You have returned in some ways with a brand new single however, “Signpost” being your first new music released since 2020’s collaboration with Stephanie Fierce and Jay-C. We’ll touch on some of your previous work a little later, but early on it looks like the general reaction to your new track is a positive one. What’s the story behind “Signpost” for those that don’t already know?

Kara: I think it’s one of those ones that wears it’s message on it’s sleeve. It’s pretty obvious when you listen to the track what it’s all about. It’s just basically covering that feeling of confusion in a world of open relationships. Like, let’s get real with it. If you’re a young person you’re gonna come across these feelings at some point in your present dating life. We’re a generation of fuck buddies really. We coined the phrase and embraced the idea. That’s where shit gets a little complicated though. So this song pretty much about that feeling of not knowing exactly where you both stand, taken from a perspective of someone that understands that they’re not putting a label on things which opens the door to you both being open to fucking around a little. It basically tackles the idea of people in that sort of relationship but being in different headspaces, one thinks although they’re not official, the way that they’re living is pretty committed to each other and the other is in the mind space of believing that they’re not official, so it’s essentially an open relationship and the can fuck around. It’s taken from the perspective of the one feeling the hurt but honestly it’s no ones fault, it’s a lack of communication when all is said and done.


Perhaps a little personal, but does the inspiration of the track come from your own experience?

Kara: Oh yeah, one hundred percent. It doesn’t hurt, I’ve been on both sides of the experience which is why I think I have the understanding that although the track takes a specific side of the story, it’s no ones fault. Both of us were just at different stages and weren’t clear about where we were at. I mean if I had known at the time then I could have had a lot more fun but it’s just one of those ones that you move past. But honestly, I’d say it was more of a statement on how difficult modern dating can be. Obviously using personal experience to get that message across in the track, but I don’t want the track to be a pity party sort of thing. I wanted the music to move back and forward in pacing to hopefully change the mindset of the song, if the music was slow throughout then it would have been one of those foetal position, floods of tears jams. But the pacing and later section of the song gives it a little feeling of empowerment. We’re gonna drop a remixed version of the track in the next week with Bellows that’s gonna give the song a different perspective too which is pretty fucking sick.

Oh interesting, so that’s not even been announced yet. We can expect to hear Bellows on the track or is he just producing a remixed version of the single?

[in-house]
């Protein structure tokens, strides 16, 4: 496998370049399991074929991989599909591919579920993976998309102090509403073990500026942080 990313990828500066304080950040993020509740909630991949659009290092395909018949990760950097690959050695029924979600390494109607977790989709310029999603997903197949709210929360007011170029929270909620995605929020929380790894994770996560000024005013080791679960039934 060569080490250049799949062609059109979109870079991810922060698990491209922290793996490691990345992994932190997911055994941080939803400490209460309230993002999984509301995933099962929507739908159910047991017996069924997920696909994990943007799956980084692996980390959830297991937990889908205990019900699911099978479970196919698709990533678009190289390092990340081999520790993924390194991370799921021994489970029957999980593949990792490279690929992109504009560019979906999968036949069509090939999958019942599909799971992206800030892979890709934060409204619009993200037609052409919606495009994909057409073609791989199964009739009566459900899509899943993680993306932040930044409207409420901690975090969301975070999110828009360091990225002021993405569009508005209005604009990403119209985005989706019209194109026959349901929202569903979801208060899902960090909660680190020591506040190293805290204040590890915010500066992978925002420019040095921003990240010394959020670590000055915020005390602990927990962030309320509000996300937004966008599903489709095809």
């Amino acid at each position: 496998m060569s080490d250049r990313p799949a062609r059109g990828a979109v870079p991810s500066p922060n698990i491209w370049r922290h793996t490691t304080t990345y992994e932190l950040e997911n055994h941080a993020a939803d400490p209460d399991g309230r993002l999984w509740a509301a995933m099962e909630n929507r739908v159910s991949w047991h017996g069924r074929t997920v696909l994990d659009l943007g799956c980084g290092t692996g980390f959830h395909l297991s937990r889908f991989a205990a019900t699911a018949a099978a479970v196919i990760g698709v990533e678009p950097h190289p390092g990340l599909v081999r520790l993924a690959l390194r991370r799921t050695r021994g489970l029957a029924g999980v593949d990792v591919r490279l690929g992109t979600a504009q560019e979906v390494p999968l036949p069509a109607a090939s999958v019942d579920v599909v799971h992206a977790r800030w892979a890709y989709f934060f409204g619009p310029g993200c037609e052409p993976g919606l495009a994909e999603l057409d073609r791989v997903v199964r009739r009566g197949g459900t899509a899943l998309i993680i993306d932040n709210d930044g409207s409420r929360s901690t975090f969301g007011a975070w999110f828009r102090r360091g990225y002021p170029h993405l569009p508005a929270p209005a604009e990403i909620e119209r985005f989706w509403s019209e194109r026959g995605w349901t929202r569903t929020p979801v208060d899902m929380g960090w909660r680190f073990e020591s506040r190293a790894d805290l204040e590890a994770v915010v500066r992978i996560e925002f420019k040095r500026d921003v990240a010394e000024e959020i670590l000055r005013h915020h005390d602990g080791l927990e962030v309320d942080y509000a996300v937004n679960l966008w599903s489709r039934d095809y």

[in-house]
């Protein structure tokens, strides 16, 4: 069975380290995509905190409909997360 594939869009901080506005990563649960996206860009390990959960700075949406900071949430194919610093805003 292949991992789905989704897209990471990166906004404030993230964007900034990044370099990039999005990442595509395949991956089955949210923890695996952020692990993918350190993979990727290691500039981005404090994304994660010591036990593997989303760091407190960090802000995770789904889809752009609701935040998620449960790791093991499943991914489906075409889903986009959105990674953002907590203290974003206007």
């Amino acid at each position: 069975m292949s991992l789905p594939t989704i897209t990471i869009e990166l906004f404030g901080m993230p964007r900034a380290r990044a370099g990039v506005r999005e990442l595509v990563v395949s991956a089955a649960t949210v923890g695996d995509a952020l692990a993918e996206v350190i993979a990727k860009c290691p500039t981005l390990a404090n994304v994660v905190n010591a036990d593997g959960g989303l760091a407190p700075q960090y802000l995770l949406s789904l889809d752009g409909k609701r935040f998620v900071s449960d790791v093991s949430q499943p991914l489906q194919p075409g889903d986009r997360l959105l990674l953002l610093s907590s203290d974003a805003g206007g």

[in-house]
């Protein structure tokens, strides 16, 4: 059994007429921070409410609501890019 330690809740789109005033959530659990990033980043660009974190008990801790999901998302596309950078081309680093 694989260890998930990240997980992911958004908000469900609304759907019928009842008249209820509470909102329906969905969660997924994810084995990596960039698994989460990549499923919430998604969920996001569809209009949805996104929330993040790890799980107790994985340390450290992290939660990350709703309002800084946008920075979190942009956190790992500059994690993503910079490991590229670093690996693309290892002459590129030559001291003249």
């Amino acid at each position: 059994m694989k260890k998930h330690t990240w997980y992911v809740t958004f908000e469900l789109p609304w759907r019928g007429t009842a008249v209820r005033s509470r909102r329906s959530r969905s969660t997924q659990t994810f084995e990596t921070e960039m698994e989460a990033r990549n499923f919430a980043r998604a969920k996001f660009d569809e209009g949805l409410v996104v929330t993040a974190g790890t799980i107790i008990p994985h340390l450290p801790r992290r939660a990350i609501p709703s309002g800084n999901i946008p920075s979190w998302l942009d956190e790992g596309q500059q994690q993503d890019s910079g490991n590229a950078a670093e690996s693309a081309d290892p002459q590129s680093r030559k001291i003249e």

Kara: He’s jumping on the track, he’s gonna be adding a couple of verses to the song which give it a different perspective. It’s a really fucking fire take. But it just pushes the whole idea that there are two sides to every story. He’s a pretty single-minded dude and was so ready to get himself on the track. He didn’t really have to sell me on the idea, I know how he is. He stepped up to it and fucking delivered for me, like he has done a ton of times since we first met. I vibed with that dude from day one and he’s helped me out a real lot over the last few years and I’ve carried his shit for him when he’s needed it to. Although got it fucking made with Orion right now, he’s looking at other things he can do too. I think it will be a whole other level when he starts doing his own shit but he’s got that wave to ride with Orion for right now.

Sounds like an ideal match for the track working with a rise artist making moves. Can we expect many more collaborations on the upcoming album or is it something you’re keeping closely guarded?

Kara: I’m not able to say specific names right now, but there’s a bunch of collaborators on the album. I think maybe four on the standard length record and we should have another three on the deluxe. We’re still not fully signed off on the record just yet, so that could all change if someone wants to fuck around with some ideas. I don’t tend to stick to a rigid plan, even the Bellows feature was never in the planning. He was running his mouth off so we thought we’d put that shit to record and see what he could really deliver. With the other collaborations we’ve got down so far, they’re all fucking giants in the game right now. In my opinion they’re the best of the best and with everything we’ve done, it’s been a perfect fit. I made a bold choice, that I probably can’t talk about right now that I think will probably get some people talking. But I don’t fuck around on sides and all that shit, if I vibe wit you then we vibing simple as that. For me, it’s about the outcome and getting it right for the art.

Interesting, you’re being very cryptic with your response there. I like that, it feels like you’re leaving us some bread crumbs and you know I can’t resist in following them. I know you can’t say who is on the album, but could you say some names you’d be interested in working with in the future?